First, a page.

Smog-ridden New Delhi extends schools shutdown
Authorities in India's smog-ridden capital New Delhi on Sunday extended an emergency schools closure by a week, with no signs of improvement in the megacity's choking levels of pollution.
New Delhi is blanketed in acrid smog every autumn, primarily blamed on stubble burning by farmers in the neighboring agrarian states.
The city is regularly ranked as one of the most polluted on the planet, with its annual smog blamed for hundreds of thousands of premature deaths each year.
"As pollution levels continue to remain high, primary schools in Delhi will stay closed till 10th November," Delhi state's education minister Atishi posted on X, formerly Twitter.
Secondary schools "are being given the option of shifting to online classes," added Atishi, who uses only one name, after days of high pollution levels.
The Indian capital—which has a population of 30 million—once again ranked as the world's most polluted city Sunday, according to monitoring firm IQAir.
Delhi state annually imposes restrictions on construction activities and orders some vehicles off roads when pollution reaches severe levels.
But critics say that governments wilfully ignore the agricultural primary source of the public health crisis.
The farmers in neighboring states are a powerful electoral lobby and leaders have long resisted calls to impose strict fines and other punitive measures on them for their actions.
New Delhi is set to host a cricket World Cup match on Monday between Sri Lanka and Bangladesh.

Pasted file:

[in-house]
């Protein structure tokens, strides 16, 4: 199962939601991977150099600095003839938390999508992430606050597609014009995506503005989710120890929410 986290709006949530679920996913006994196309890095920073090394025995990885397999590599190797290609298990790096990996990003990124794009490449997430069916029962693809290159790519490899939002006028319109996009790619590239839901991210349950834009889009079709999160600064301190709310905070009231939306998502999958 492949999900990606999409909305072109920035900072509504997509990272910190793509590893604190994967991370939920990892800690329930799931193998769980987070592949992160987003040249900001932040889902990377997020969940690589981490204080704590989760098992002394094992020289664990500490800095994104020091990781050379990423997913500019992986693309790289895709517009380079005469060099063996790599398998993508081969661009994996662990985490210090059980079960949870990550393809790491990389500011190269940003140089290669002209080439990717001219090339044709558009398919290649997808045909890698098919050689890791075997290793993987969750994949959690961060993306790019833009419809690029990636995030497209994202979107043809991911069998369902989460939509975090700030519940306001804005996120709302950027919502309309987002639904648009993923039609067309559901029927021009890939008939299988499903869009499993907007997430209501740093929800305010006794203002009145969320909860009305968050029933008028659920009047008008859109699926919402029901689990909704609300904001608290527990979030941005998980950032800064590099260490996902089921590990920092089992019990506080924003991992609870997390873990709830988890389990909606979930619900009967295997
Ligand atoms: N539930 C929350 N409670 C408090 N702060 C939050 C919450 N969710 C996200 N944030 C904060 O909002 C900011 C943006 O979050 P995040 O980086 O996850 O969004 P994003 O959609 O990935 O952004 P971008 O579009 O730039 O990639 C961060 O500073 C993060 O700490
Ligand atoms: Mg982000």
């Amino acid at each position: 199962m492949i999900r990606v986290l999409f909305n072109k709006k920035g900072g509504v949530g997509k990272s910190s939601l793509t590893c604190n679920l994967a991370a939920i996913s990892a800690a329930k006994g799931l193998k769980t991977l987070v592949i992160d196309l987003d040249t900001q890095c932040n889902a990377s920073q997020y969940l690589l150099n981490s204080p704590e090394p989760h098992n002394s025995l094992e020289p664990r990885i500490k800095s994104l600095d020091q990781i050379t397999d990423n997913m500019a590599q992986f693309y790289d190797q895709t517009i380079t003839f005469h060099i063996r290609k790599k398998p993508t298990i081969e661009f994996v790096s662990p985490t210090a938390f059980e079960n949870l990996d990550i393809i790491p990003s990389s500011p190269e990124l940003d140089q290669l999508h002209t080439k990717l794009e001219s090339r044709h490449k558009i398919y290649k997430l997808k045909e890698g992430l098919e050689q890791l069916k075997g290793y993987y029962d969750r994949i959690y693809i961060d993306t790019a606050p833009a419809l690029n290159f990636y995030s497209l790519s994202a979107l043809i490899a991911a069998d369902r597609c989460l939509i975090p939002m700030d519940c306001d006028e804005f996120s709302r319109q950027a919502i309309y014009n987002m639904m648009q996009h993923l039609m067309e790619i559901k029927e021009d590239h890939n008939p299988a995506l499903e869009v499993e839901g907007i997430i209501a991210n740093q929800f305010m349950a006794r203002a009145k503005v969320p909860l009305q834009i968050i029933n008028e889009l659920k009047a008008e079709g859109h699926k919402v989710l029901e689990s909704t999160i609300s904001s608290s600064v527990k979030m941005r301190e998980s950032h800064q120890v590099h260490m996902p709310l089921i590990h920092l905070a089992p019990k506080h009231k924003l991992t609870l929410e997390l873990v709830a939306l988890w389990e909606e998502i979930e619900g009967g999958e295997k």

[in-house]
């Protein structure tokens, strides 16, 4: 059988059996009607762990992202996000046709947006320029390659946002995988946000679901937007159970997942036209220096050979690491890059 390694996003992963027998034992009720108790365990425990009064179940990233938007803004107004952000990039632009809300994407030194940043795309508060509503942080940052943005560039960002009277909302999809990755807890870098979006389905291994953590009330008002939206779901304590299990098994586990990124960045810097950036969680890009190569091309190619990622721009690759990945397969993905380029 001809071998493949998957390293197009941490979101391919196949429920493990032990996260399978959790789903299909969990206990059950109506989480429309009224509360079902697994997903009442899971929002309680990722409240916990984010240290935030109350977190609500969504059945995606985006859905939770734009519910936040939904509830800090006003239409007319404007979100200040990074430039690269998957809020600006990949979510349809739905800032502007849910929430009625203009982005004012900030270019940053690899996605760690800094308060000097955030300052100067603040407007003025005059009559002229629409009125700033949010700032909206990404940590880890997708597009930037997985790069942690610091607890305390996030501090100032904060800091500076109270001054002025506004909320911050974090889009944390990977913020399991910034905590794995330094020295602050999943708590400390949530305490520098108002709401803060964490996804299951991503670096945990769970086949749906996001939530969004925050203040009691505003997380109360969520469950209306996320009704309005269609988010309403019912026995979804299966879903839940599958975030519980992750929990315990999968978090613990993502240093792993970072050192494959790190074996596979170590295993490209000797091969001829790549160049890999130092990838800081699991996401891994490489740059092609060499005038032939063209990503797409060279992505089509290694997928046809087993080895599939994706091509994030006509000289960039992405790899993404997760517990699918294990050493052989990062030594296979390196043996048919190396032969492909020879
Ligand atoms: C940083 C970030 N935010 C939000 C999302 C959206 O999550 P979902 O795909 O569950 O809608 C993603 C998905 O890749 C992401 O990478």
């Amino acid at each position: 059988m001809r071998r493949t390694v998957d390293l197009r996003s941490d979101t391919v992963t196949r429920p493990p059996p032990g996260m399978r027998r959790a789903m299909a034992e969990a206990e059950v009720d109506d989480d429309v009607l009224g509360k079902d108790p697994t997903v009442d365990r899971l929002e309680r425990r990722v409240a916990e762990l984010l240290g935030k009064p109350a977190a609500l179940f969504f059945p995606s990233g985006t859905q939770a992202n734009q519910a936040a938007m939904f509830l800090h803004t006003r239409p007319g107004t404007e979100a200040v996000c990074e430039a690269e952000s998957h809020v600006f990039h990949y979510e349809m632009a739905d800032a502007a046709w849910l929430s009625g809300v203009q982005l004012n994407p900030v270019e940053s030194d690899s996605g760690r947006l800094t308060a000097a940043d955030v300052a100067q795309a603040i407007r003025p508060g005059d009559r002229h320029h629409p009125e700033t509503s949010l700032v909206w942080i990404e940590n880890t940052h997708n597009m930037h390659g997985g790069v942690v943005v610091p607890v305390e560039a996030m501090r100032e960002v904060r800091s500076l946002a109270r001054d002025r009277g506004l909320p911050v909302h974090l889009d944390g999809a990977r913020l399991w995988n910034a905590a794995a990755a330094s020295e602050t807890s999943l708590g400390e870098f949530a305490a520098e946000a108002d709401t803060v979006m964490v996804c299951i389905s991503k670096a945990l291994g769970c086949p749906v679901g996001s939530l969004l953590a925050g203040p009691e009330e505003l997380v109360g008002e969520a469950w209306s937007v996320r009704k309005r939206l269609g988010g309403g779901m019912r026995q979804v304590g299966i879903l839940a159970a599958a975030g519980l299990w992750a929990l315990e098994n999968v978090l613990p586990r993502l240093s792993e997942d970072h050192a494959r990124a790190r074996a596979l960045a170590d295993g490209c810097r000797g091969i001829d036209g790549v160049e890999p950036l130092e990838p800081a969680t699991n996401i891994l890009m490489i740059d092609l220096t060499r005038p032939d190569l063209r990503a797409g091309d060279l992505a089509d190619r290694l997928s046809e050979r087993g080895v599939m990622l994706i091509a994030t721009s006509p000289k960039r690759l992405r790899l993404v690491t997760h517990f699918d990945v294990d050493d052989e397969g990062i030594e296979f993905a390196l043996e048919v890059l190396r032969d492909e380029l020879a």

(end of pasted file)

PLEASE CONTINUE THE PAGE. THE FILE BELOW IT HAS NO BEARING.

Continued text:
But both teams cancelled their scheduled pre-match training sessions in recent days over health risks from the smog.
Bangladesh coach Chandika Hathurusingha admitted on Sunday that they have "no choice" but to play.
"We were concerned. We are trying to minimize our exposure to the outdoors as much as possible," he told reporters.
"The air quality is affecting both teams. It's not ideal, but we have no choice. We have to play in the conditions in front of us."
Some asthmatic players had not attended training, he added.
Severe smog levels are expected to persist in the city for several more weeks.
Levels of the most dangerous PM2.5 particles—so tiny they can enter the bloodstream—reached 570 micrograms per cubic meter on Sunday according to IQAir, nearly 40 times the daily maximum recommended by the World Health Organization.
A Lancet study in 2020 attributed 1.67 million deaths to air pollution in India during the previous year, including almost 17,500 in New Delhi.
And the average city resident could die nearly 12 years earlier than expected due to air pollution, according to an August report by the University of Chicago's Energy Policy Institute.
India is heavily reliant on polluting coal for energy generation, resisting calls to phase it out, and its per capita coal emissions have risen 29 percent in the past seven years.
© 2023 AFP